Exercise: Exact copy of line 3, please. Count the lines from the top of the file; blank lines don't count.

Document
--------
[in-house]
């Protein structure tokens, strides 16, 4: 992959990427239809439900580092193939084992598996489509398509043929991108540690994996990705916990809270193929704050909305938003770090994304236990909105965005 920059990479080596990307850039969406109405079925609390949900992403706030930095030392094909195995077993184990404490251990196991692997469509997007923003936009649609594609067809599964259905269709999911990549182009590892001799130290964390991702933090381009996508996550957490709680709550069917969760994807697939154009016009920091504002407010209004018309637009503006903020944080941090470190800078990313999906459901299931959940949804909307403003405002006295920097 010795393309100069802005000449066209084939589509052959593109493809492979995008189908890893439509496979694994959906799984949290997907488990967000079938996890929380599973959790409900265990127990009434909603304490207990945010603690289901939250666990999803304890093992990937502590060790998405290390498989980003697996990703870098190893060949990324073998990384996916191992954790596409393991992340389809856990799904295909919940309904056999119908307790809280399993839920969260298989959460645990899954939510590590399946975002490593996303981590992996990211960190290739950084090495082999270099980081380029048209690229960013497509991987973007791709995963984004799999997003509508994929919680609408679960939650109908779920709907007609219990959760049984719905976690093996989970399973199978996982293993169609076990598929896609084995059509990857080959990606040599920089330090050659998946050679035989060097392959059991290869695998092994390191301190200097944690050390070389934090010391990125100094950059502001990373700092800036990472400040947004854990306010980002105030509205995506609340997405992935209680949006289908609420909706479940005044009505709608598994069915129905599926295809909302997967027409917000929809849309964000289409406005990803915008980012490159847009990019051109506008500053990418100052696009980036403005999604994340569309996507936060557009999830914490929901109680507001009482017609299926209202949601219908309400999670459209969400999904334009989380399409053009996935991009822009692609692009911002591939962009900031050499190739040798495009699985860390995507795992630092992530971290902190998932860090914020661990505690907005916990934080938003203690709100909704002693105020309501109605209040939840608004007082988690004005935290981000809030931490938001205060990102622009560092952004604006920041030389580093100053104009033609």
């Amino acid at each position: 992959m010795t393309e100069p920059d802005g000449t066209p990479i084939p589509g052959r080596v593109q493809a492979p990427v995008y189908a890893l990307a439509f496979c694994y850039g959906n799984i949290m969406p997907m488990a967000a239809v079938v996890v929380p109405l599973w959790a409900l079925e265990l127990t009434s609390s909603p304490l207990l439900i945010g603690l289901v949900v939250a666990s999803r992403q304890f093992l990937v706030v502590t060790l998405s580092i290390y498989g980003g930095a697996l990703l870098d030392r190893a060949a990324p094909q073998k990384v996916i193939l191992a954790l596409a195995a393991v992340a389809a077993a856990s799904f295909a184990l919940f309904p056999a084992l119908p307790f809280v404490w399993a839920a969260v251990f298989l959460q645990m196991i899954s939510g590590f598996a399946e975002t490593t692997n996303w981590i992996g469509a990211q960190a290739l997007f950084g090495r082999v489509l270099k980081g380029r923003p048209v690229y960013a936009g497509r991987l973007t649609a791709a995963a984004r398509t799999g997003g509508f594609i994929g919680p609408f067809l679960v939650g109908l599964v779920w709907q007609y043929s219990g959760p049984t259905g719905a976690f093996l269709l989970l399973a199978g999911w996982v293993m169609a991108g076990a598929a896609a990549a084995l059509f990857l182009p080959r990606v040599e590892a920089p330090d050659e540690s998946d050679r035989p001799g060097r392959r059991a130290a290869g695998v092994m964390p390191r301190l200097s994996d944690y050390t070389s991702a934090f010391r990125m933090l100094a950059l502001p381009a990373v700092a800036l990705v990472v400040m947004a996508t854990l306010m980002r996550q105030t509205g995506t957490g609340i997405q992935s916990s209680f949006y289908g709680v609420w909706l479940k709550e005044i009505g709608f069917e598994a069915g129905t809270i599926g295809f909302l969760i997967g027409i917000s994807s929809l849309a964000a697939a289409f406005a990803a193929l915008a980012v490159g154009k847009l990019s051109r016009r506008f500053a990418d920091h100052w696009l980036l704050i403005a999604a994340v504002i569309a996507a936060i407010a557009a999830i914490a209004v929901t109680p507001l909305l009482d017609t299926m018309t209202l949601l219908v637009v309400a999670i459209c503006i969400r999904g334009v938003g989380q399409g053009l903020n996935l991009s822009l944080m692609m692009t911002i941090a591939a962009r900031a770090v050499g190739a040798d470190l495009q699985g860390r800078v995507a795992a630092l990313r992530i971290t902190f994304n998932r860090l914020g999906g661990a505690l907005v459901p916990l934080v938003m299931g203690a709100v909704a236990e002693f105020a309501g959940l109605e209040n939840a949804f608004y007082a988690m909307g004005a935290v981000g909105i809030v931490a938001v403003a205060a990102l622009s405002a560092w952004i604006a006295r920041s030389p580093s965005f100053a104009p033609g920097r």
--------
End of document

């Amino acid at each position: 992959m010795t393309e100069p920059d802005g000449t066209p990479i084939p589509g052959r080596v593109q493809a492979p990427v995008y189908a890893l990307a439509f496979c694994y850039g959906n799984i949290m969406p997907m488990a967000a239809v079938v996890v929380p109405l599973w959790a409900l079925e265990l127990t009434s609390s909603p304490l207990l439900i945010g603690l289901v949900v939250a666990s999803r992403q304890f093992l990937v706030v502590t060790l998405s580092i290390y498989g980003g930095a697996l990703l870098d030392r190893a060949a990324p094909q073998k990384v996916i193939l191992a954790l596409a195995a393991v992340a389809a077993a856990s799904f295909a184990l919940f309904p056999a084992l119908p307790f809280v404490w399993a839920a969260v251990f298989l959460q645990m196991i899954s939510g590590f598996a399946e975002t490593t692997n996303w981590i992996g469509a990211q960190a290739l997007f950084g090495r082999v489509l270099k980081g380029r923003p048209v690229y960013a936009g497509r991987l973007t649609a791709a995963a984004r398509t799999g997003g509508f594609i994929g919680p609408f067809l679960v939650g109908l599964v779920w709907q007609y043929s219990g959760p049984t259905g719905a976690f093996l269709l989970l399973a199978g999911w996982v293993m169609a991108g076990a598929a896609a990549a084995l059509f990857l182009p080959r990606v040599e590892a920089p330090d050659e540690s998946d050679r035989p001799g060097r392959r059991a130290a290869g695998v092994m964390p390191r301190l200097s994996d944690y050390t070389s991702a934090f010391r990125m933090l100094a950059l502001p381009a990373v700092a800036l990705v990472v400040m947004a996508t854990l306010m980002r996550q105030t509205g995506t957490g609340i997405q992935s916990s209680f949006y289908g709680v609420w909706l479940k709550e005044i009505g709608f069917e598994a069915g129905t809270i599926g295809f909302l969760i997967g027409i917000s994807s929809l849309a964000a697939a289409f406005a990803a193929l915008a980012v490159g154009k847009l990019s051109r016009r506008f500053a990418d920091h100052w696009l980036l704050i403005a999604a994340v504002i569309a996507a936060i407010a557009a999830i914490a209004v929901t109680p507001l909305l009482d017609t299926m018309t209202l949601l219908v637009v309400a999670i459209c503006i969400r999904g334009v938003g989380q399409g053009l903020n996935l991009s822009l944080m692609m692009t911002i941090a591939a962009r900031a770090v050499g190739a040798d470190l495009q699985g860390r800078v995507a795992a630092l990313r992530i971290t902190f994304n998932r860090l914020g999906g661990a505690l907005v459901p916990l934080v938003m299931g203690a709100v909704a236990e002693f105020a309501g959940l109605e209040n939840a949804f608004y007082a988690m909307g004005a935290v981000g909105i809030v931490a938001v403003a205060a990102l622009s405002a560092w952004i604006a006295r920041s030389p580093s965005f100053a104009p033609g920097r």